Cancer isn't something any of us want.  Those at highest risk for prostate cancer are men from 40 to 75 years of age.  That according to CentraCare Radiation Oncologist Dr. Nicholas Olson.  He describes prostate cancer as an unregulated division of prostate cancer cells.  Olson says any healthy cell divides normally but cancer cells (for whatever reason) have damage to their DNA which results in unregulated division.  He explains these cells continue to divide and are unregulated by the immune system.

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Dr. Olson says the majority of people that are diagnosed with prostate cancer are asymptomatic at the time of their diagnosis.  He says these patients are often diagnosed when they have an elevated PSA, which is a protein that is secreted into the blood by healthy prostate cells.  Dr. Olson indicates it is possible patients can show symptoms of prostate cancer and those symptoms include frequent urination, problems controlling urination, and problems starting urination.  These symptoms aren't exclusive to prostate cancer.  Prostate cancer can also be identified by physical exams.  The exam is called a digital rectal exam.  Dr. Olson says occasionally a lump and/or mast can be identified during this exam.  He says occasionally the prostate can become larger due to prostate cancer but that doesn't have to be the case.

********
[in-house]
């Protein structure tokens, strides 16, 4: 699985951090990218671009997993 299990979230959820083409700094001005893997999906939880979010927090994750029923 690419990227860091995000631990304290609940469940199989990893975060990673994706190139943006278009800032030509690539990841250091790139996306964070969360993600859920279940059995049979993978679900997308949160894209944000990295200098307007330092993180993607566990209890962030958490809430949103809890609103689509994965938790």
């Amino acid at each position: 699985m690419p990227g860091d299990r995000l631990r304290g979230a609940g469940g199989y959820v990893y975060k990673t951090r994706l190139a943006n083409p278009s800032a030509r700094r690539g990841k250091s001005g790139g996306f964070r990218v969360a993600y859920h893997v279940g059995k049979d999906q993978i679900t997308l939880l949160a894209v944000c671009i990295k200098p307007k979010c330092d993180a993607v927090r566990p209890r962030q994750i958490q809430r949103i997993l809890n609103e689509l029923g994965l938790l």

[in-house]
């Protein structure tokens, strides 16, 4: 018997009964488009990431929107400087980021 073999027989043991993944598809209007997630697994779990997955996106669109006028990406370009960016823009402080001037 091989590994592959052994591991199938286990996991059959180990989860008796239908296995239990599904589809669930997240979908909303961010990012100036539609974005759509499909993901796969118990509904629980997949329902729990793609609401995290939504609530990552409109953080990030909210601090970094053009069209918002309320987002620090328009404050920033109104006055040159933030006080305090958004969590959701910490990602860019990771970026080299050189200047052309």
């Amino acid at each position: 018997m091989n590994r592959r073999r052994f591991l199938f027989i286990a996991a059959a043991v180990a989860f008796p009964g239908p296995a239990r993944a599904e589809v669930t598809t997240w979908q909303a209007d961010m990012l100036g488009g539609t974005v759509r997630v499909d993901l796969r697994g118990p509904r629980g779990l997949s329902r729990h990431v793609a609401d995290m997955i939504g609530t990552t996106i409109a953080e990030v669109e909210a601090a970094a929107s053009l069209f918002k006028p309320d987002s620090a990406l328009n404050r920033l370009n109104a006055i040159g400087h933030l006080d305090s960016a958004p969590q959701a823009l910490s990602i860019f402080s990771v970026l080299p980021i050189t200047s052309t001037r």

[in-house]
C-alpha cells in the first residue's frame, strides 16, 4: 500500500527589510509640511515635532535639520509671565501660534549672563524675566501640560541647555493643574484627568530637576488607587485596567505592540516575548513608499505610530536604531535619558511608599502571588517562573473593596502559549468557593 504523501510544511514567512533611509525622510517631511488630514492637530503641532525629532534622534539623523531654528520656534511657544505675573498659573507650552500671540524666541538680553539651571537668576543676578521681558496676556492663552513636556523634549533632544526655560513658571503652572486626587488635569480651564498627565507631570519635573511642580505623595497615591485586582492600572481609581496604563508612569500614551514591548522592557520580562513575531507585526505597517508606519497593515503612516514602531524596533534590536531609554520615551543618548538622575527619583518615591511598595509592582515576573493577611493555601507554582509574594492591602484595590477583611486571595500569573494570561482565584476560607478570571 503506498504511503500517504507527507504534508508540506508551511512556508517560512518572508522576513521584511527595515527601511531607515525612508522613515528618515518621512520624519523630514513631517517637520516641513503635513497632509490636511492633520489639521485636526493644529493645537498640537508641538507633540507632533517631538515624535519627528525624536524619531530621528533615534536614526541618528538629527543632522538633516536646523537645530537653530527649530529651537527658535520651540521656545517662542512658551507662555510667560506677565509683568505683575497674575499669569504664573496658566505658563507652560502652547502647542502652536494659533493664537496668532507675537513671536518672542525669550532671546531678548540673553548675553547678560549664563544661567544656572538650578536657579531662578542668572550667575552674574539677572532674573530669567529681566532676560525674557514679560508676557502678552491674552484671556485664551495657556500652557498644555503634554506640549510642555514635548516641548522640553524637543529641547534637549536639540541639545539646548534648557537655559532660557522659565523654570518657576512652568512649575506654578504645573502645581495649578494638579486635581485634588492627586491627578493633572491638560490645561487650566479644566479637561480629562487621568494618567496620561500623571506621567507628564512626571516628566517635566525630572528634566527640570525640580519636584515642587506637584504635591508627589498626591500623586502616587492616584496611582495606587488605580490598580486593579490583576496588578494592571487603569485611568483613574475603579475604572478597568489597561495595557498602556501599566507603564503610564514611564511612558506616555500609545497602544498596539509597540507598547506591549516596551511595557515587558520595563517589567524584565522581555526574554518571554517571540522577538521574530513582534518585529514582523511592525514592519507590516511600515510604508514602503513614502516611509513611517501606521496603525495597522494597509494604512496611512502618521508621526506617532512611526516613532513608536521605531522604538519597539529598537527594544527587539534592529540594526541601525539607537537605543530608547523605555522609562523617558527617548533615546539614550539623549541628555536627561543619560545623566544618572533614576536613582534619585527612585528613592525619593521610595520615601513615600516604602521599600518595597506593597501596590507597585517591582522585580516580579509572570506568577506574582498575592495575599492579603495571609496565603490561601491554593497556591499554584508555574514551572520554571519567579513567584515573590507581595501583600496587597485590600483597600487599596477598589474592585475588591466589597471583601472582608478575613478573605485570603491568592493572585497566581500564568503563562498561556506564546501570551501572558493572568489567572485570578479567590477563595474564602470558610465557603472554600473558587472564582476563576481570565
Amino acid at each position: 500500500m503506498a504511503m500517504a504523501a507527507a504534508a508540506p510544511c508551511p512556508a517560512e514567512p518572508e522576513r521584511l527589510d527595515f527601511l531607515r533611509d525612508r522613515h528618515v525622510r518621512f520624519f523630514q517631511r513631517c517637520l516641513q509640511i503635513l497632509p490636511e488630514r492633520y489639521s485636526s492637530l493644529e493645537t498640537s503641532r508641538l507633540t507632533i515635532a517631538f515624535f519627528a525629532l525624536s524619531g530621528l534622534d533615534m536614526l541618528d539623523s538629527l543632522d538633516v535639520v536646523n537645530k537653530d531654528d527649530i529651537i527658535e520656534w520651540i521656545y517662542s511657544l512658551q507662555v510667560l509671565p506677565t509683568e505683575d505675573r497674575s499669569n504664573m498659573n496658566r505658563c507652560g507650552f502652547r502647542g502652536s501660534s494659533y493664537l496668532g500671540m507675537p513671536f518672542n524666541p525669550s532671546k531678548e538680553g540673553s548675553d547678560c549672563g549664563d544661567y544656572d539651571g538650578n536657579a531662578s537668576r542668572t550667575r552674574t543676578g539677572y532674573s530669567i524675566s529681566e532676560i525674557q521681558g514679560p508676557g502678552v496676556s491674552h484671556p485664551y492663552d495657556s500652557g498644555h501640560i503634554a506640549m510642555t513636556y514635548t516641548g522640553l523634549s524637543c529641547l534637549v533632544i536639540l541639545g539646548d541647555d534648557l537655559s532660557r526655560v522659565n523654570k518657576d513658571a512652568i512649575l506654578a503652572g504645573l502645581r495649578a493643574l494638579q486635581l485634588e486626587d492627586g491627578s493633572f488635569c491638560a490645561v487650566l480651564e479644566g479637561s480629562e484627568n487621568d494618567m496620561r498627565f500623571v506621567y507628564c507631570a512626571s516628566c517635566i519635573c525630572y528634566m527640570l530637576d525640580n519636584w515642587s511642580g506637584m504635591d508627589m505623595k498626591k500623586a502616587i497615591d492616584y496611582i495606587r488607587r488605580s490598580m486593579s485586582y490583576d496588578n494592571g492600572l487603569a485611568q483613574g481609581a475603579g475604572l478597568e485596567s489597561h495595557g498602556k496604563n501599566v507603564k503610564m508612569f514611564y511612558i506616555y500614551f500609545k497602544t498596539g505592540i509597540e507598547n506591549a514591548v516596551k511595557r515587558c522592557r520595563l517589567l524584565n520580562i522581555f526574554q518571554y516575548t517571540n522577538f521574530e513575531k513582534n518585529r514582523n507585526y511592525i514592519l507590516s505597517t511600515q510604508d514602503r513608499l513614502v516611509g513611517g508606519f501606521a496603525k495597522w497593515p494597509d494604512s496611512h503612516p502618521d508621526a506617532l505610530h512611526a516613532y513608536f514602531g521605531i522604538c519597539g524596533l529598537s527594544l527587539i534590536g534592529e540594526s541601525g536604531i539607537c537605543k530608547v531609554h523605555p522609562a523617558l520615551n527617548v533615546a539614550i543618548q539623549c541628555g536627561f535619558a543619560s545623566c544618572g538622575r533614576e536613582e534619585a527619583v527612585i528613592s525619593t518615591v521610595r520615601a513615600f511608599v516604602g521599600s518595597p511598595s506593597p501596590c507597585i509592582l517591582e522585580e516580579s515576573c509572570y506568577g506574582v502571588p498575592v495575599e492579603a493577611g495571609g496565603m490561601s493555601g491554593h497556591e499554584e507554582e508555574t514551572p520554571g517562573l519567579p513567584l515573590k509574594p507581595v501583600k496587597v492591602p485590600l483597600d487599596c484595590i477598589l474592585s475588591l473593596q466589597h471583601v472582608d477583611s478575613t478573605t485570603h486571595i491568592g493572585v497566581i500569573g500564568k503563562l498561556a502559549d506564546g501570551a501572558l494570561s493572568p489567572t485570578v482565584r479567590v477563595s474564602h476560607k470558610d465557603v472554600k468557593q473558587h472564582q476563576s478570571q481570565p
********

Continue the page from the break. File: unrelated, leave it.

Among the risk factors for prostate cancer age is the biggest factor.  Dr. Olson says 11% of males will be diagnosed with prostate cancer at some point in their lifetime.  He explains it is rare for someone to be diagnosed before 40 years old.  Olson indicates a man's risk increases at age 40 and peaks between 65 and 75.  He says after that, risk does decline but doesn't go to zero.  Prostate cancer does run in families so genetics can play a role.

Image Credit: Google Maps
Image Credit: Google Maps
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Dr. Olson explains prostate cancer, if caught early, is very unlikely to cause death.  He says if prostate cancer is found to have spread at diagnosis these individuals will likely die of prostate cancer.  Olson says with that being said most of these people will live for many years with prostate cancer.

Treatment options for prostate cancer if it has spread include some type of systemic therapy which means the treatment goes throughout the body.  Dr. Olson says this includes some anti-testosterone therapy and chemotherapy.  Surgery can also be an option.  Dr. Olson says in some cases they can remove the prostate.

If you'd like to listen to my 4-part conversation with Dr. Olson, it is available below.

 

 

 

 

 

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